Trump signed a new tax plan just before Christmas, formally referred to as the“Tax Cuts and Jobs Act.” This new plan is going to cut both the amount of taxes paid by big corporations and double the standard deduction of individual taxpayers. The cuts will take effect this year, and you can expect to see those new rates on your February paycheck. They’ll revert back to the 2017 rates in 2026.
What everyone really wants to know, however, is will the new tax plan save me money?
Income Tax Rates
The US tax system has seven different income categories, and the percentage of taxes you pay depends on how much you earn. If you make less than $9,525 a year, you won’t see any change at all. You’ll still be taxed at the rate of 10%. After that, the rate decreases for each tax bracket. Those making between $38,700 and $82,500 for instance, will drop from paying 25% to 22%. If you earn between $157,500 and $200,000, you’ll be taxed at the rate of 32% instead of 33%.
On the basis of the tax rate alone, you should save a little money if you earn more than $9,525 a year, or if you have a joint income of over $19,050.
Deductions and Exemptions
The new tax plan also doubles the standard deduction, which is claimed by about 94% of taxpayers. Before the changes, a single person could deduct $6,350 dollars and joint filers could take off $12,700. Those figures now stand at $12,000 and $24,000.
The problem for some, however, is that the new tax plan also eliminates personal exemptions. That’s the amount you could take off for dependants. Before the new plan, you could deduct $4,150 from your income for every person you claimed. If you have several children or other dependents that used to qualify for the deduction, the loss of this credit could wipe out any benefit you get from the increase in your personal deduction.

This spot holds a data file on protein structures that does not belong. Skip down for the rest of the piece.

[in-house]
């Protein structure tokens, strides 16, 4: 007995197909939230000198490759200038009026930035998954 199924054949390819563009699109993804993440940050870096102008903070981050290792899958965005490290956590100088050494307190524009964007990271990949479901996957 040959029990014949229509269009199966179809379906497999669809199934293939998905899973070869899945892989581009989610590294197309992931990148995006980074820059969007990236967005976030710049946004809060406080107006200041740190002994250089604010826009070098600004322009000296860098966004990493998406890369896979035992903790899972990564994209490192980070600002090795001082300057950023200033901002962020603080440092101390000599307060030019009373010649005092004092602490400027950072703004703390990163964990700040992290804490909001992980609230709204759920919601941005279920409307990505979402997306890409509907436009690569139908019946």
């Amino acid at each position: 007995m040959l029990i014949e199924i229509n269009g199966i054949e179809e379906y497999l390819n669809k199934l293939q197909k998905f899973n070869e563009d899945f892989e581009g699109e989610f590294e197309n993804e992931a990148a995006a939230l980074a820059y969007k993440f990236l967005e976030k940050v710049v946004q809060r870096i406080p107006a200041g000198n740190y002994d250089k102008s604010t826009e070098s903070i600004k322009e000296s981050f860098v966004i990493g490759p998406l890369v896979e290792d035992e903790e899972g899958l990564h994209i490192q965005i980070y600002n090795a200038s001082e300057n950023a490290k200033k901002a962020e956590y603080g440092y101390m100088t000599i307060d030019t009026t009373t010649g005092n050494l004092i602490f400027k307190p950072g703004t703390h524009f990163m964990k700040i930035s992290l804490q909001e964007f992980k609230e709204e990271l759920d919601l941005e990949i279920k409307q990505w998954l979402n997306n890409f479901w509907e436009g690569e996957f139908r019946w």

Some other itemized deductions have also been eliminated, including things like moving expenses (non-military) and alimony payments.
Most analysts agree that the new tax plan will help corporations and businesses more than individuals. Part of the reason for this is that the cuts are permanent for corporations but expire in eight years for individuals. It mostly benefits the wealthier, however, it should be noted that the wealthy already pay the vast majority of taxes in America.
Imagine that everyone paying taxes was put into five levels based on earnings. Those on the bottom level (earning the least) will see their income rise by 0.4%. The next level will get a 1.2 percent raise. The middle level gets 1.6, and the next-to-highest income earners would benefit from a 1.9% increase. Those earning the most will get the biggest increase of all – 2.9%.
So in the end, everyone gets a bit – but the more you earn, the more you’ll save in taxes.
Figuring out whether or not the new tax plan will save you money very much depends on how much you’re making, whether you have kids, and where you live. The more you earn, the more you will benefit from the new tax rates. If you don’t have children, you won’t feel the impact of losing the personal exemptions. Because there is a new provision for state and local tax deductions, however, you will lose some of your tax savings if you live in high-tax states like California.
The new plan is linked to jobs because President Trump hopes businesses will plow some of their savings into creating more employment opportunities. Whether or not that will happen has yet to be seen, but on an individual basis, the new plan is unlikely to save you much money. In the long-run, you probably won’t notice any difference to your tax bottom-line unless you’re among the top earners in the country.